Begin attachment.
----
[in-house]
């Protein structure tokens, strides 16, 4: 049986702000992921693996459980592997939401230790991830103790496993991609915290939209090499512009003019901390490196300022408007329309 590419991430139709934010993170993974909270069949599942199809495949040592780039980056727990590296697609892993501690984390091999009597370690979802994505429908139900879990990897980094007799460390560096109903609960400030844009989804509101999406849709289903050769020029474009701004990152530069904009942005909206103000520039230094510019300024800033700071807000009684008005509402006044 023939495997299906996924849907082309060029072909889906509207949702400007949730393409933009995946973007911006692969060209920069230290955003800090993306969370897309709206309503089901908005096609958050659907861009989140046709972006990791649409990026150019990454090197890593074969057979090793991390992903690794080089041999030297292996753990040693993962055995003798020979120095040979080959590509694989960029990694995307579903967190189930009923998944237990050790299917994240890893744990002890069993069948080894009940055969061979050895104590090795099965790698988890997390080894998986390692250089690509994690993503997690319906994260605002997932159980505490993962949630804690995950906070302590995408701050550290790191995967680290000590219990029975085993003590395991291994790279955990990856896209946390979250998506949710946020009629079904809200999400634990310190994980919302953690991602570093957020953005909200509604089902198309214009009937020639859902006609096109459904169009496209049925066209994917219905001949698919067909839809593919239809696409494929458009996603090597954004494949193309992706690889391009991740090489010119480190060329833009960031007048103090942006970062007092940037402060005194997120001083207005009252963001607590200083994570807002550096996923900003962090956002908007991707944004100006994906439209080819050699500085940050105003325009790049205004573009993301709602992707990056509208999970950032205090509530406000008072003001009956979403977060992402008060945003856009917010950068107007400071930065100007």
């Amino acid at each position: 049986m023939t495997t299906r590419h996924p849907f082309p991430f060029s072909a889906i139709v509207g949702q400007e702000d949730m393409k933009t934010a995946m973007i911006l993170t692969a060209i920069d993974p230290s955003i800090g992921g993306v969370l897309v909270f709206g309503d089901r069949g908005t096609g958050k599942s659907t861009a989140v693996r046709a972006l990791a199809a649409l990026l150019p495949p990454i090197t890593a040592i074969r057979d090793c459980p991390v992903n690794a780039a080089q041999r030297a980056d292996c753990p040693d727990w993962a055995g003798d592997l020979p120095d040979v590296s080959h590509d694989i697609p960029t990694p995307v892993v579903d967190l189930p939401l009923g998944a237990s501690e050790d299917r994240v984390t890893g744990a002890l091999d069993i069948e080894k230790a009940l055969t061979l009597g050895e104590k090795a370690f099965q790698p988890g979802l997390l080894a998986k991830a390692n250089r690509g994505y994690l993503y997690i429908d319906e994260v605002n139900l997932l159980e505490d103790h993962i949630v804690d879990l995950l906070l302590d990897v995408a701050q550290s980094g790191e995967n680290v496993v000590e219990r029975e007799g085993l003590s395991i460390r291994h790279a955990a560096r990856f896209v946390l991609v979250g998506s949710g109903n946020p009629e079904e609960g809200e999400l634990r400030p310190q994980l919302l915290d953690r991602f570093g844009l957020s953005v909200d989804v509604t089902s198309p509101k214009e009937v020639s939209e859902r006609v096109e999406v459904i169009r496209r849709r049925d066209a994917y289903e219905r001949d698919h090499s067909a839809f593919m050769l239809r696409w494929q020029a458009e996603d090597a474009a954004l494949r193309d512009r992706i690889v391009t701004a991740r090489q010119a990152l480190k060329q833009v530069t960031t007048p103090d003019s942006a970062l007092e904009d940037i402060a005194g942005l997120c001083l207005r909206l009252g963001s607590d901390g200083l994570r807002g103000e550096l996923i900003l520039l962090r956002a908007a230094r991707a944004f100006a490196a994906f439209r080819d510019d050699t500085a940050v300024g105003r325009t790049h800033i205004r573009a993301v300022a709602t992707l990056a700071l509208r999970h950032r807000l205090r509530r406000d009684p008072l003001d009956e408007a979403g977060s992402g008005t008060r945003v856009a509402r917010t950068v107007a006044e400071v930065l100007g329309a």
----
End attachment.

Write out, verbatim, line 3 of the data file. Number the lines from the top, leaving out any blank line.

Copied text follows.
């Amino acid at each position: 049986m023939t495997t299906r590419h996924p849907f082309p991430f060029s072909a889906i139709v509207g949702q400007e702000d949730m393409k933009t934010a995946m973007i911006l993170t692969a060209i920069d993974p230290s955003i800090g992921g993306v969370l897309v909270f709206g309503d089901r069949g908005t096609g958050k599942s659907t861009a989140v693996r046709a972006l990791a199809a649409l990026l150019p495949p990454i090197t890593a040592i074969r057979d090793c459980p991390v992903n690794a780039a080089q041999r030297a980056d292996c753990p040693d727990w993962a055995g003798d592997l020979p120095d040979v590296s080959h590509d694989i697609p960029t990694p995307v892993v579903d967190l189930p939401l009923g998944a237990s501690e050790d299917r994240v984390t890893g744990a002890l091999d069993i069948e080894k230790a009940l055969t061979l009597g050895e104590k090795a370690f099965q790698p988890g979802l997390l080894a998986k991830a390692n250089r690509g994505y994690l993503y997690i429908d319906e994260v605002n139900l997932l159980e505490d103790h993962i949630v804690d879990l995950l906070l302590d990897v995408a701050q550290s980094g790191e995967n680290v496993v000590e219990r029975e007799g085993l003590s395991i460390r291994h790279a955990a560096r990856f896209v946390l991609v979250g998506s949710g109903n946020p009629e079904e609960g809200e999400l634990r400030p310190q994980l919302l915290d953690r991602f570093g844009l957020s953005v909200d989804v509604t089902s198309p509101k214009e009937v020639s939209e859902r006609v096109e999406v459904i169009r496209r849709r049925d066209a994917y289903e219905r001949d698919h090499s067909a839809f593919m050769l239809r696409w494929q020029a458009e996603d090597a474009a954004l494949r193309d512009r992706i690889v391009t701004a991740r090489q010119a990152l480190k060329q833009v530069t960031t007048p103090d003019s942006a970062l007092e904009d940037i402060a005194g942005l997120c001083l207005r909206l009252g963001s607590d901390g200083l994570r807002g103000e550096l996923i900003l520039l962090r956002a908007a230094r991707a944004f100006a490196a994906f439209r080819d510019d050699t500085a940050v300024g105003r325009t790049h800033i205004r573009a993301v300022a709602t992707l990056a700071l509208r999970h950032r807000l205090r509530r406000d009684p008072l003001d009956e408007a979403g977060s992402g008005t008060r945003v856009a509402r917010t950068v107007a006044e400071v930065l100007g329309a």